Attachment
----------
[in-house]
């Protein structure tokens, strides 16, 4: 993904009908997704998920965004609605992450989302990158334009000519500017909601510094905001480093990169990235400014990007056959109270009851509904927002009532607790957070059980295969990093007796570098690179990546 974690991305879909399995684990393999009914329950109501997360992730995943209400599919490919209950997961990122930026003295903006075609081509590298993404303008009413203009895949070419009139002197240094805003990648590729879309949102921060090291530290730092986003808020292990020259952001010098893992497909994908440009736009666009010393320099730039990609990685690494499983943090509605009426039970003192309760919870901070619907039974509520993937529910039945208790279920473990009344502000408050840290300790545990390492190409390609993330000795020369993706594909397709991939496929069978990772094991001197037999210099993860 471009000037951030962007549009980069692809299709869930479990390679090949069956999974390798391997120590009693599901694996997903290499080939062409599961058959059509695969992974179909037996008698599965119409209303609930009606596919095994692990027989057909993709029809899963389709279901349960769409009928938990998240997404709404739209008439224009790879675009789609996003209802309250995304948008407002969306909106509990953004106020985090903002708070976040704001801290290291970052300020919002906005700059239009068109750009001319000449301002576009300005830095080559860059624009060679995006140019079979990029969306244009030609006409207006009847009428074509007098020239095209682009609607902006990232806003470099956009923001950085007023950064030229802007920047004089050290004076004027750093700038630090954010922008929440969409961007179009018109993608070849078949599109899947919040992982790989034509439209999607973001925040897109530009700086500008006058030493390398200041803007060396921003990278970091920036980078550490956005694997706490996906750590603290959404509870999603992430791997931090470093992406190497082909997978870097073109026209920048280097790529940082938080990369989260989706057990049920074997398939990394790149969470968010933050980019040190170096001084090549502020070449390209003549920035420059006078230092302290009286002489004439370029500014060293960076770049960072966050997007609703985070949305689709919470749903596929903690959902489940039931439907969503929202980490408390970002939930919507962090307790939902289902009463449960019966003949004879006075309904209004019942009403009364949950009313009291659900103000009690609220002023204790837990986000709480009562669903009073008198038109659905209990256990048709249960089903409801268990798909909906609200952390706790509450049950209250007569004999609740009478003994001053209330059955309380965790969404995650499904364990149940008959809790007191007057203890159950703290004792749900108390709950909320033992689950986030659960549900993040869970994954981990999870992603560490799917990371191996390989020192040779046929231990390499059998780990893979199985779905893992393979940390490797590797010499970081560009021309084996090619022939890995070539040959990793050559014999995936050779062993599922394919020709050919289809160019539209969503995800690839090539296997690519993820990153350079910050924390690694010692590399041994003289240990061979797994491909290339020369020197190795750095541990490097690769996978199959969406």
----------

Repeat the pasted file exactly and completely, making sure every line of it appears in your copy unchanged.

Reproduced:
[in-house]
């Protein structure tokens, strides 16, 4: 993904009908997704998920965004609605992450989302990158334009000519500017909601510094905001480093990169990235400014990007056959109270009851509904927002009532607790957070059980295969990093007796570098690179990546 974690991305879909399995684990393999009914329950109501997360992730995943209400599919490919209950997961990122930026003295903006075609081509590298993404303008009413203009895949070419009139002197240094805003990648590729879309949102921060090291530290730092986003808020292990020259952001010098893992497909994908440009736009666009010393320099730039990609990685690494499983943090509605009426039970003192309760919870901070619907039974509520993937529910039945208790279920473990009344502000408050840290300790545990390492190409390609993330000795020369993706594909397709991939496929069978990772094991001197037999210099993860 471009000037951030962007549009980069692809299709869930479990390679090949069956999974390798391997120590009693599901694996997903290499080939062409599961058959059509695969992974179909037996008698599965119409209303609930009606596919095994692990027989057909993709029809899963389709279901349960769409009928938990998240997404709404739209008439224009790879675009789609996003209802309250995304948008407002969306909106509990953004106020985090903002708070976040704001801290290291970052300020919002906005700059239009068109750009001319000449301002576009300005830095080559860059624009060679995006140019079979990029969306244009030609006409207006009847009428074509007098020239095209682009609607902006990232806003470099956009923001950085007023950064030229802007920047004089050290004076004027750093700038630090954010922008929440969409961007179009018109993608070849078949599109899947919040992982790989034509439209999607973001925040897109530009700086500008006058030493390398200041803007060396921003990278970091920036980078550490956005694997706490996906750590603290959404509870999603992430791997931090470093992406190497082909997978870097073109026209920048280097790529940082938080990369989260989706057990049920074997398939990394790149969470968010933050980019040190170096001084090549502020070449390209003549920035420059006078230092302290009286002489004439370029500014060293960076770049960072966050997007609703985070949305689709919470749903596929903690959902489940039931439907969503929202980490408390970002939930919507962090307790939902289902009463449960019966003949004879006075309904209004019942009403009364949950009313009291659900103000009690609220002023204790837990986000709480009562669903009073008198038109659905209990256990048709249960089903409801268990798909909906609200952390706790509450049950209250007569004999609740009478003994001053209330059955309380965790969404995650499904364990149940008959809790007191007057203890159950703290004792749900108390709950909320033992689950986030659960549900993040869970994954981990999870992603560490799917990371191996390989020192040779046929231990390499059998780990893979199985779905893992393979940390490797590797010499970081560009021309084996090619022939890995070539040959990793050559014999995936050779062993599922394919020709050919289809160019539209969503995800690839090539296997690519993820990153350079910050924390690694010692590399041994003289240990061979797994491909290339020369020197190795750095541990490097690769996978199959969406």